We're in the midst of a great migration to portable devices and the opportunity for marketers is immense.
It will be much tougher to cultivate a relationship with users than it was on the web, but if handled properly we’ll find the perfect balance between the ultimate user experience and advertisers’ agenda.
One thing marketers can all agree on: advertising makes the digital world go 'round. What's less a settled matter is how, exactly.
Rich media mobile ads are up to four times as effective as standard banner ads in terms of clickthrough rate, according to a new report from Opera Mediaworks.
The study also found that in-app mobile ads are an average of 1.7x more effective than ads on the mobile web.
Rich media ads achieved a CTR of 1.53% when displayed in an app and 1.12% on the mobile web. In comparison, standard banner ads achieved CTRs of 0.39% and 0.32% respectively.
Agencies and advertisers looking to buy mobile inventory are rapidly shifting away from 'blind' networks towards programmatic buys via Mobile DSPs demand-side platforms.
These include the fragmented nature of the mobile ecosystem compared to desktop, and people moving between app and web on their phone means that they can be treated as two separate individual.
So, what questions should you ask of the shiny suited salesman when they come knocking on the door offering use of their DSP?
Online advertisers are generally seeing more sales coming through from desktops and laptops than mobile phones. But that’s not to say mobile clicks are not valuable.
Instead, advertisers need to use alternative ways to measure the contribution of mobile devices to overall paid search programme goals.
Consumer goods advertisers primarily use mobile advertising for brand awareness rather than driving site traffic or increased footfall in-store, according to new research from Millennial Media.
Almost half (46%) of consumer goods advertisers stated that their main campaign goal was brand awareness compared to an overall average of 14% among all industries.
Site traffic (29%) and ‘sustained in-market presence’ (11%) were the second and third most-common campaign goals for consumer goods companies, while just 5% aimed to increase foot traffic.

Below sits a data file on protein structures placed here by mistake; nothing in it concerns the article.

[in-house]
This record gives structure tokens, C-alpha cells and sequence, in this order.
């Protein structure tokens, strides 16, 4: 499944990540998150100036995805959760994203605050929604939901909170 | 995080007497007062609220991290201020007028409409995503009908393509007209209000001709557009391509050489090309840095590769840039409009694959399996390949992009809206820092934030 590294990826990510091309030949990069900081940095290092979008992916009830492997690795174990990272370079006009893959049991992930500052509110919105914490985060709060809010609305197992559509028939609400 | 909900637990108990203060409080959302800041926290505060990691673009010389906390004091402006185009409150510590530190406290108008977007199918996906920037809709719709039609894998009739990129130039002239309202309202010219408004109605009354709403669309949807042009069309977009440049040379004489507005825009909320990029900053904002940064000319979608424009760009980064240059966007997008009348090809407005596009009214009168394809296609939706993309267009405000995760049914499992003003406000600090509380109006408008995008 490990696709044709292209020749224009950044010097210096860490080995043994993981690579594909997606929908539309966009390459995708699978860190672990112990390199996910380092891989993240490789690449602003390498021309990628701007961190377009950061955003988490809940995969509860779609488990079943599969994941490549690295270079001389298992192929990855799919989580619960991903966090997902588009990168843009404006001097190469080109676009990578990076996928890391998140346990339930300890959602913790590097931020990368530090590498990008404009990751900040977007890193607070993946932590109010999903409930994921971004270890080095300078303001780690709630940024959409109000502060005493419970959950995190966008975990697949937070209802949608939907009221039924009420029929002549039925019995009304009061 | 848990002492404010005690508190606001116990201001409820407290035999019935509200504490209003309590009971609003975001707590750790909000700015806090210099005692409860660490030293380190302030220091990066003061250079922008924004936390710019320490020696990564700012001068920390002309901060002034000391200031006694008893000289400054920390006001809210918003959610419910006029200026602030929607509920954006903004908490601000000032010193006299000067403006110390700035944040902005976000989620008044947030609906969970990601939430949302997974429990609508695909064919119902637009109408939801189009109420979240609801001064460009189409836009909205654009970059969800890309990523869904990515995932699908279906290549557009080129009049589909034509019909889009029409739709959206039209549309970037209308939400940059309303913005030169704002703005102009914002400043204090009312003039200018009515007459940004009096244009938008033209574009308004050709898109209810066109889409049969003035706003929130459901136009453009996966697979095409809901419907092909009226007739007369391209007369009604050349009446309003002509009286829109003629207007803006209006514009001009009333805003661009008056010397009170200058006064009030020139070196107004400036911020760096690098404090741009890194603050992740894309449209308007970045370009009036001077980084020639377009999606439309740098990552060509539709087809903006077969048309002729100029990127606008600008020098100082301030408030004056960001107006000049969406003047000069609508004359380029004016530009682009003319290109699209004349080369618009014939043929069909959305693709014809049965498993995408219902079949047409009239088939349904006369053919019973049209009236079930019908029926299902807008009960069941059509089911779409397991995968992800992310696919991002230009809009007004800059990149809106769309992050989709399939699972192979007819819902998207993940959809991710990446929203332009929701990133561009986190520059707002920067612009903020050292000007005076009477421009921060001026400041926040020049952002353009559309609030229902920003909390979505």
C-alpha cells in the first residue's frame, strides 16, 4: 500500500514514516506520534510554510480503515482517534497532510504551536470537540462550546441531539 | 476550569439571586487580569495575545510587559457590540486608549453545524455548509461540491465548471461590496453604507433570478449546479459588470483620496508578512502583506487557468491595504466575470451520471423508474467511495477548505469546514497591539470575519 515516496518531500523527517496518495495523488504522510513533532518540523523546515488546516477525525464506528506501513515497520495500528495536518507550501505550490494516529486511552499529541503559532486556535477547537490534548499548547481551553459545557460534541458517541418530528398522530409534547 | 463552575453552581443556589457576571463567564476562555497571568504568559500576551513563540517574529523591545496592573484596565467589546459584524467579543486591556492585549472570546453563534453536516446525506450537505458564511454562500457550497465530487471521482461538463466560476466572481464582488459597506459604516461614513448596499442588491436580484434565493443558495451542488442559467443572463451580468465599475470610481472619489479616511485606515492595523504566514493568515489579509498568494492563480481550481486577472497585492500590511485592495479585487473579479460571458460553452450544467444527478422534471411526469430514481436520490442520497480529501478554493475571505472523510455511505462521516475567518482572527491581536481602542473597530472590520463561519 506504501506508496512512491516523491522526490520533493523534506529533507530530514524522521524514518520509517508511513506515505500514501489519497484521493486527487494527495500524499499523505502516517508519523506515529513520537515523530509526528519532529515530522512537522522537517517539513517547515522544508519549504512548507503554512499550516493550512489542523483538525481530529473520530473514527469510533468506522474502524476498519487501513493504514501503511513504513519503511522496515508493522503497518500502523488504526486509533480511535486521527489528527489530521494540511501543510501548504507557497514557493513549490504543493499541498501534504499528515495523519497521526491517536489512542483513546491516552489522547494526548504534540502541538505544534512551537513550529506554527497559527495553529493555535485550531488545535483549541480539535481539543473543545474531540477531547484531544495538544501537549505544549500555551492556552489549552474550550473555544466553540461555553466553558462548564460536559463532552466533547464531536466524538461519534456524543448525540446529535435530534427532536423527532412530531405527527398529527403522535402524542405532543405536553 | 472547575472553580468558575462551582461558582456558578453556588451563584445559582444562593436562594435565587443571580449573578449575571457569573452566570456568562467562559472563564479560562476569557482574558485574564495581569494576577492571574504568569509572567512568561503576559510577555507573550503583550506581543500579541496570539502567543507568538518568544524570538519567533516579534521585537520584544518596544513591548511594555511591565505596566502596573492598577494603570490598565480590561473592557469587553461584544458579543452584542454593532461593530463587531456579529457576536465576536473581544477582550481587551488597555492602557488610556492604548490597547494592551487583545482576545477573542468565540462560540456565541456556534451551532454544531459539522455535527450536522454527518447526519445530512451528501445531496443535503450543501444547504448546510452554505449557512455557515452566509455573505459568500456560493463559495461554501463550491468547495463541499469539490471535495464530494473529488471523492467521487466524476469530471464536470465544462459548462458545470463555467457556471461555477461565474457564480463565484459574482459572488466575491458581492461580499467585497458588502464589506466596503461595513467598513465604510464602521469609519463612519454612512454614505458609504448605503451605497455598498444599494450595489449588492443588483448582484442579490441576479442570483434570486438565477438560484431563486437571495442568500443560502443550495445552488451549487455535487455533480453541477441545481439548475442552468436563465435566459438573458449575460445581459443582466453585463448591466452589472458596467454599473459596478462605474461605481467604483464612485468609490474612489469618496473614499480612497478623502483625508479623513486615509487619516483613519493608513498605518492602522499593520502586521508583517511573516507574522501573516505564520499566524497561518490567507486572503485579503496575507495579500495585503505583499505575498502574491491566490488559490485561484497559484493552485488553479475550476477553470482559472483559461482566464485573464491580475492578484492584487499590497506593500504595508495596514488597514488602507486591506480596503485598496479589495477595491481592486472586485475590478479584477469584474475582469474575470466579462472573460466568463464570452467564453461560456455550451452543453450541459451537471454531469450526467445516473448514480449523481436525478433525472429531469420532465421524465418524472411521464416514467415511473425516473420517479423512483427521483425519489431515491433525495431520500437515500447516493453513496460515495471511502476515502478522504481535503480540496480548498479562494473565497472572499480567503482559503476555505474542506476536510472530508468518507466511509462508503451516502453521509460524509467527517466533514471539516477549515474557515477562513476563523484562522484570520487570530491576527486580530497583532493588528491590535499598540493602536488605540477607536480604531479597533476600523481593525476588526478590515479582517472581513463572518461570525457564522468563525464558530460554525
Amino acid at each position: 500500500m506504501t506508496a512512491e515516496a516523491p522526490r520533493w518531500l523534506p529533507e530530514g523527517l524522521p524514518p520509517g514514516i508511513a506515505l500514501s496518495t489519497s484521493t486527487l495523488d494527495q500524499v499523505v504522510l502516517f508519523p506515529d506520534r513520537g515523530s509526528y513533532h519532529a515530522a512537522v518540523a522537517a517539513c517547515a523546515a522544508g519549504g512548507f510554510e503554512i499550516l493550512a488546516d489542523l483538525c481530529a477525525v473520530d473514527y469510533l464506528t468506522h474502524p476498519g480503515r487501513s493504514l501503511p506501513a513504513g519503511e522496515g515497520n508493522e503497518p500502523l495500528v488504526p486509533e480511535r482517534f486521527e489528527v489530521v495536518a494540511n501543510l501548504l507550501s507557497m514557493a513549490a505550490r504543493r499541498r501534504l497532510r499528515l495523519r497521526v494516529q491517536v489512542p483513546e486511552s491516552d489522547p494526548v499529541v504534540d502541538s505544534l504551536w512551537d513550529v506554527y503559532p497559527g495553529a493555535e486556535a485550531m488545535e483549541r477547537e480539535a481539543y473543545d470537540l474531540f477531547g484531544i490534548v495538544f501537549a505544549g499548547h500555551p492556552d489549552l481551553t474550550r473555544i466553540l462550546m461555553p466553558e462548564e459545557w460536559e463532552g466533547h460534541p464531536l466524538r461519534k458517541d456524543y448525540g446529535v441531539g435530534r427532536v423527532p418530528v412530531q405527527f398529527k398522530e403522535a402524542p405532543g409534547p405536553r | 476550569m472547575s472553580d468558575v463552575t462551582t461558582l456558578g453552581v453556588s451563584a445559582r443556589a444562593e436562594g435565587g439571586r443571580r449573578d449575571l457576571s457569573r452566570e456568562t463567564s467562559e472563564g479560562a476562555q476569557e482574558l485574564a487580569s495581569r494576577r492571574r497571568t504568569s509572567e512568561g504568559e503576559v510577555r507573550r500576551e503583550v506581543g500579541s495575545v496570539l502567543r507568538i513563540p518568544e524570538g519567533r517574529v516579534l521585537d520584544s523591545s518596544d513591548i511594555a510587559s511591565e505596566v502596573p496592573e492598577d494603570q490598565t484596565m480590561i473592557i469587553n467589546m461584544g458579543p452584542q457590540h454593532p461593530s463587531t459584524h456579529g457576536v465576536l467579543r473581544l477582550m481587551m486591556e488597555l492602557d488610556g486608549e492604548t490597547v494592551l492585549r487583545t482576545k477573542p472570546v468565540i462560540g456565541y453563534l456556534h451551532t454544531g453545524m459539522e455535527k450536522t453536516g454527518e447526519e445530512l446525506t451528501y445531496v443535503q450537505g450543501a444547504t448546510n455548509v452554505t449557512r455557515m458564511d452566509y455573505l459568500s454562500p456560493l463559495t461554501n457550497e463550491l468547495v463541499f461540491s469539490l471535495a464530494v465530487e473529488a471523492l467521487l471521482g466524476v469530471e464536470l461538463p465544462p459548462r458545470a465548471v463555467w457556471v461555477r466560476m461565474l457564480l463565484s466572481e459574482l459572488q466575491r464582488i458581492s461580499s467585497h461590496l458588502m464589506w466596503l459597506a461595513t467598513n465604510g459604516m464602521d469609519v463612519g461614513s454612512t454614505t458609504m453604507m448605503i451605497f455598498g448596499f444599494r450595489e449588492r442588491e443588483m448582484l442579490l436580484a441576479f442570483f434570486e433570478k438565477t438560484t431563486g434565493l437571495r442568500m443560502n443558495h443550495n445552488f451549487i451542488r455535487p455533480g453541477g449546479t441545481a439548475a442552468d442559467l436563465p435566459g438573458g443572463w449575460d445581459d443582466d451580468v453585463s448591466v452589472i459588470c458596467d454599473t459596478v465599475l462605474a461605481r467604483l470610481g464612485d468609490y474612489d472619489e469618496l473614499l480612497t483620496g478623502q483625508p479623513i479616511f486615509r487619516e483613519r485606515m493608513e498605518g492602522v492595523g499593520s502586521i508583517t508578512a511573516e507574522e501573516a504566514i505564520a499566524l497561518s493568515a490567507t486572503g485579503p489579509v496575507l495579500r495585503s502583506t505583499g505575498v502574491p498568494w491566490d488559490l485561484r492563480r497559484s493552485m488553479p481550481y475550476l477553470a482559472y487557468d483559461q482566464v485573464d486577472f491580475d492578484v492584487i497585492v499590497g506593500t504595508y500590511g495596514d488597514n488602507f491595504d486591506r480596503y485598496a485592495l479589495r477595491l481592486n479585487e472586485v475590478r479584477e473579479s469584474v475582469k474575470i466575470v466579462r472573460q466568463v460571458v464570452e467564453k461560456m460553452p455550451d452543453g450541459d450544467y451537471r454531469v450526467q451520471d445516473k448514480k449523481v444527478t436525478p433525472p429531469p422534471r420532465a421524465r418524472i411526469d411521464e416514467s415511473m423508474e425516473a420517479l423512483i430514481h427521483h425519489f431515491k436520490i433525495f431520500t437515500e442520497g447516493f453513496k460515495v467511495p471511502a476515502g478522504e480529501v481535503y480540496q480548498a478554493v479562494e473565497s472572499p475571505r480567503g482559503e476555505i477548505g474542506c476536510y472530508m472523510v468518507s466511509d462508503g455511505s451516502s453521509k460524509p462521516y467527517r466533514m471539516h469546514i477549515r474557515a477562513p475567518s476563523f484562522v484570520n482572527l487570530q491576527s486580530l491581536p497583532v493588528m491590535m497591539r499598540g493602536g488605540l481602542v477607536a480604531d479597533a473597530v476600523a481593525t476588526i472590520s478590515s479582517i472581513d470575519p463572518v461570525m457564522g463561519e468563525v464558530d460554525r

Much of what we do on mobile devices is location-based and a recent study found that 43% of Google searches have local intent, so it’s interesting to note that relatively few mobile advertising dollars are spent with the aim of luring customers in-store.
More than half (53%) of UK smartphone owners say they have never received adverts while using their device, which either suggests that it is an underused marketing channel or consumers find it easy to ignore mobile advertising.
The findings come from Nielsen’s Mobile Consumer Report, which found that 97% of the UK population owns a mobile phone, with smartphone ownership now at 61%.
And according to the IAB, mobile advertising grew by 132% to £181.5m in the first half of 2012 compared to the same period in 2011 and now accounts for 7% of all digital ad spend.
Therefore it appears to be a fairly worrying situation for mobile advertisers if 53% of smartphone owners claim they haven’t been exposed to mobile advertising, though it does need to be noted that the survey didn’t ask about mobile search.
It’s likely that a proportion of the users surveyed by Nielsen are simply unaware that they have seen mobile ads, so advertisers need to find new ways of ensuring their messages don’t go unnoticed.
For many publishers, the future is mobile, and that means that figuring out how to monetize mobile eyeballs is a top priority.
Many observers believe that it's only a matter of time before companies like Facebook crack the mobile monetization nut, and the most bullish observers go so far as to suggest that mobile ad spend could one day surpass television ad spend, which exceeds $100bn globally on an annual basis.
With mobile internet usage skyrocketing, and more and more publishers investing in developing mobile experiences, it's no surprise that expectations for mobile advertising are high.
That doesn't mean, however, that challenges don't exist. One of the biggest: fat fingers, which are producing clicks that consumers never intended but advertisers have to pay for
With mobile usage skyrocketing, it's no surprise that large brands are increasingly investing in mobile ad campaigns. But what about small businesses?
If mobile is ever going to grow into the advertising behemoth some believe it's destined to become, small and local businesses will need to be on board too. And, according to a recent study, they are.
Mobile is everywhere, and while it might not be everything, one need look no further than Facebook to recognize that for many companies, figuring mobile out is crucial.
But despite the obvious opportunities being created by the mobile explosion, many questions remain. One of the biggest: just how big is the mobile ad market going to be?